Five-Hour-Plus, Five-Chapter Alexander Sokurov Documentary


What a world—this five-hour-plus, five-chapter Alexander Sokurov documentary never had a chance at theatrical distribution even in Europe, but thanks to digital technology, you can already buy this double DVD on Amazon for less than 30 bucks. In 1994, Sokurov took his magic-hour video camera to the Tajikistan-Afghanistan border with a Russian army company and came away with one of the dreamiest, most affecting war films ever made. Establishing a hardcore intimacy with both the stunned, weary soldiers and the prehistoric landscape, the filmmaker also narrates in modest first person, while the amber-puce-ash monotone visuals undergo cosmic post-production transformations. (The slow dissolves, in which one swatch of formidable terrain seems to arise ghost-like from another, feel like a god shifting his weight.) This is what they commission for post-Soviet TV? Facets is also releasing Sokurov’s Confession (1998), a similarly toned, three-and-a-half-hour fictionalized meditation on life aboard an Arctic naval ship, pensively decked out with some of the oddest visions of edge-of-the-map industrialization ever captured. Prizes include shorts edited down from the larger works, and CD-ROM “digital booklets.”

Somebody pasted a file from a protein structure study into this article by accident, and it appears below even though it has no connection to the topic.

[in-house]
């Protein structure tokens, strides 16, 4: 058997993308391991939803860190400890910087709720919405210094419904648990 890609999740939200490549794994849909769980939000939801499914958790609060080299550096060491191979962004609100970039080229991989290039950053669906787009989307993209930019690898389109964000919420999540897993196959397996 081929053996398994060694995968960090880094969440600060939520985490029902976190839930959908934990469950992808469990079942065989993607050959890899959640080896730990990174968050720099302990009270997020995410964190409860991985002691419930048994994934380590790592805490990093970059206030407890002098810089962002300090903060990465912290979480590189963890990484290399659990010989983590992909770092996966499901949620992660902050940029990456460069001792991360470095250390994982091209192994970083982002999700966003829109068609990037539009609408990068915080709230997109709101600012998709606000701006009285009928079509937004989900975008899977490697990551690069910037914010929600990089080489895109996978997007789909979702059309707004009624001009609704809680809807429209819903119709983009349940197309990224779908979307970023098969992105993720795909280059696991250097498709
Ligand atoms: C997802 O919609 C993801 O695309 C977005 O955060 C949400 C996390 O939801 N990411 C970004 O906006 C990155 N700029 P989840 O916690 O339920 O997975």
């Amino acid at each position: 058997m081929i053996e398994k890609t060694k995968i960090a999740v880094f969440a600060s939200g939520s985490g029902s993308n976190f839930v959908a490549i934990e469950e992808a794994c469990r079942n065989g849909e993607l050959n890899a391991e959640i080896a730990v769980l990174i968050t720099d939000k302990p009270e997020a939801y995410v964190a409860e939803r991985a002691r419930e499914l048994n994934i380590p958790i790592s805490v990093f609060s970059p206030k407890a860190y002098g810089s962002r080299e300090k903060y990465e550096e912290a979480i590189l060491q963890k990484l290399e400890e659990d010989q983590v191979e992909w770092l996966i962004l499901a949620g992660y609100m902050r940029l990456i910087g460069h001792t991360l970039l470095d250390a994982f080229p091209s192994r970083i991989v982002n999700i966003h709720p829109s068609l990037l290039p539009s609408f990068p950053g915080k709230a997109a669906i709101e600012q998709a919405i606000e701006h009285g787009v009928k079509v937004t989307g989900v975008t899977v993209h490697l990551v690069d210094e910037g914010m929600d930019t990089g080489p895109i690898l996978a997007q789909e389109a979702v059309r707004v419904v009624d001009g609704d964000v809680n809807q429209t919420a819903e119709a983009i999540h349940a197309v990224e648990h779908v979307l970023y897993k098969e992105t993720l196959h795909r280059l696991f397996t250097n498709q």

This article from the Village Voice Archive was posted on March 29, 2005

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